Catherine, William’s wife and now the princess of Wales, comforted one child overcome by the events, media reports indicated.

William, via Twitter, said he was “extraordinarily grateful” for having had his grandmother’s “wisdom and reassurance into my fifth decade.”

He added, “She was by my side at my happiest moments. And she was by my side during the saddest days of my life,” a reference to the period almost 25 years ago to the day when his mother Diana, the last princess of Wales, died in a Paris car crash.

He added, “I thank her on behalf of my generation for providing an example of service and dignity in public life that was from a different age, but always relevant to us all. My grandmother famously said that grief was the price we pay for love.”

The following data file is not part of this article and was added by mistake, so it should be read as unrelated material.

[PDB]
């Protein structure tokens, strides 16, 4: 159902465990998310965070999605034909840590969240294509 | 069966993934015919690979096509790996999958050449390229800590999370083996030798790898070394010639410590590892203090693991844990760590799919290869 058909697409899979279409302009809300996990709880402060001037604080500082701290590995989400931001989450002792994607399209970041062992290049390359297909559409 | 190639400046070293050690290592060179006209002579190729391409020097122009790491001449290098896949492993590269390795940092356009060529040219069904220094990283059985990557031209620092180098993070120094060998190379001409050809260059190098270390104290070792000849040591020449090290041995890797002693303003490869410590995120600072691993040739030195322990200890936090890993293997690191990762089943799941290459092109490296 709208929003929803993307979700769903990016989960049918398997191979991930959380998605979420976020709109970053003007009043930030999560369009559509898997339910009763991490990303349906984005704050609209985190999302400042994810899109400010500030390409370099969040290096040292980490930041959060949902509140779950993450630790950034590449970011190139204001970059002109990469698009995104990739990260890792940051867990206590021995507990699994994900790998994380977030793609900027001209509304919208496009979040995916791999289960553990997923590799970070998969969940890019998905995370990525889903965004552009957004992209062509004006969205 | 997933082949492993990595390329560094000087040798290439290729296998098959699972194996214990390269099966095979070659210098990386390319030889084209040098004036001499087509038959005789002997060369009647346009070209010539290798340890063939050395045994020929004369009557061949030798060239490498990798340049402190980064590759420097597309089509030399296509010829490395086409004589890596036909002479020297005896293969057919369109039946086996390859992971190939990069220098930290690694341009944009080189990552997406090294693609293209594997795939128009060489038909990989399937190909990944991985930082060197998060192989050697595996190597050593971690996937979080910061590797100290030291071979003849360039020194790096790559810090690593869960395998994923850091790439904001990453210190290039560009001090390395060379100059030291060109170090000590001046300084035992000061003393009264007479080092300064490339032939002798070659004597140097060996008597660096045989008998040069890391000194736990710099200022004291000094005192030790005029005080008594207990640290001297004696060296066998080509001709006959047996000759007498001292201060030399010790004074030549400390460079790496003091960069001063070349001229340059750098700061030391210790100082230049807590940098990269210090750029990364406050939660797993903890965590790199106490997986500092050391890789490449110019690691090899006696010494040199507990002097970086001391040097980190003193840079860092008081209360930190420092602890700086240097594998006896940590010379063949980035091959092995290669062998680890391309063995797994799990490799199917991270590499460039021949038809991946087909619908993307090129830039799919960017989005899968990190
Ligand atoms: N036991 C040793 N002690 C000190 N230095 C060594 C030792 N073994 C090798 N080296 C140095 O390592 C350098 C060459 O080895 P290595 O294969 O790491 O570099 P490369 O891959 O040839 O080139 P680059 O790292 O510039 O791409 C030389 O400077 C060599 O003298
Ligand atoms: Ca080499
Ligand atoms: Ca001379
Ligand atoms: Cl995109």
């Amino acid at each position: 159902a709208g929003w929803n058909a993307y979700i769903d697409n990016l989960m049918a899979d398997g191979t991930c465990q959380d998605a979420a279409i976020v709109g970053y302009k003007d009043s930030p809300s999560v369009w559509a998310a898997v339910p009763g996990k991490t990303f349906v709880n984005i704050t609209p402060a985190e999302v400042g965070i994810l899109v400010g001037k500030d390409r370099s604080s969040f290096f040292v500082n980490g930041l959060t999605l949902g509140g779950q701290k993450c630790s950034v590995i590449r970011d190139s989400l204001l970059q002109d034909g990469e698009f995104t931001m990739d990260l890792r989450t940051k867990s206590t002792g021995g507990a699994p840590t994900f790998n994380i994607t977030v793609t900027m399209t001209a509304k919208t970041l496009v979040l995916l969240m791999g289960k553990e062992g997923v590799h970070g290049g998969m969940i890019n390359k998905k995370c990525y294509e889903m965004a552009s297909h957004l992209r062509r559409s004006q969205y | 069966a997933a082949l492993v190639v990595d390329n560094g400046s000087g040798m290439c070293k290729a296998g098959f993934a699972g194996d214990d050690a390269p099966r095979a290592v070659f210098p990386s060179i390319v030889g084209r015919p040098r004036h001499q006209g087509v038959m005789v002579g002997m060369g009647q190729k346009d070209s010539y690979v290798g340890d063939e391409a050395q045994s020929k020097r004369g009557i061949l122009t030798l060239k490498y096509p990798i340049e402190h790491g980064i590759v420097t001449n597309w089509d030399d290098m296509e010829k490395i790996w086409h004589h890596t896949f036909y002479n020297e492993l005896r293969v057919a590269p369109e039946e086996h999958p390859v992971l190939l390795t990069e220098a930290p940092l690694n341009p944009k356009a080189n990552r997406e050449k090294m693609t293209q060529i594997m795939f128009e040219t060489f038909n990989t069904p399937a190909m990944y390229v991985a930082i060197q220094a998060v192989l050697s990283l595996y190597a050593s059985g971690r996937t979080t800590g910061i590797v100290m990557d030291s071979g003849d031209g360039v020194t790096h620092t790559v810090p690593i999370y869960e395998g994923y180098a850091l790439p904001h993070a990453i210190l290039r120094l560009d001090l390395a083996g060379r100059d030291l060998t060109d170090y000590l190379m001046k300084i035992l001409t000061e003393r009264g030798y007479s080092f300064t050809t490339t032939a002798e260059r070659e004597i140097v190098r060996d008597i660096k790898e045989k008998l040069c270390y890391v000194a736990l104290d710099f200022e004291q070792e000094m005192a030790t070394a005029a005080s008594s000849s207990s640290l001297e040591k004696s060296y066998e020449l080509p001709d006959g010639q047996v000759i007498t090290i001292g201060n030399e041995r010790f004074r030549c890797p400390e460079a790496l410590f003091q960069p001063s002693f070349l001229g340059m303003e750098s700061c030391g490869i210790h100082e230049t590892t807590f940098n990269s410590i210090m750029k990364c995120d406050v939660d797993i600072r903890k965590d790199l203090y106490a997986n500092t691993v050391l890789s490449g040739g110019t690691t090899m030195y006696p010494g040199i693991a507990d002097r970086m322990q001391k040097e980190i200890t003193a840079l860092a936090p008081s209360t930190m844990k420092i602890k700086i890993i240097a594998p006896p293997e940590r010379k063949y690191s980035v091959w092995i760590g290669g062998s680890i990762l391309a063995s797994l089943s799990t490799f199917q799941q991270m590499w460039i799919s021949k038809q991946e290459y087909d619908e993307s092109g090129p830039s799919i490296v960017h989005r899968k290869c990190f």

The reunion of the brothers and their spouses — a quartet dubbed “The Fab Four” by London tabloids following Harry’s 2018 wedding to U.S.-born actress Meghan Markle — sparked hopes for greater reconciliation between the princes. But Charles, in his Friday speech to the nation, seemed to sidestep any sort of olive branch, saying only, “I express my love to [Prince] Harry and Meghan as they continue to build their lives overseas.”

Media reports indicate Harry and Meghan will remain in Britain until the funeral and that Doria Ragland, Meghan’s mother, would bring the couple’s children, Archie 3, and Lilibet 1, to London for the service.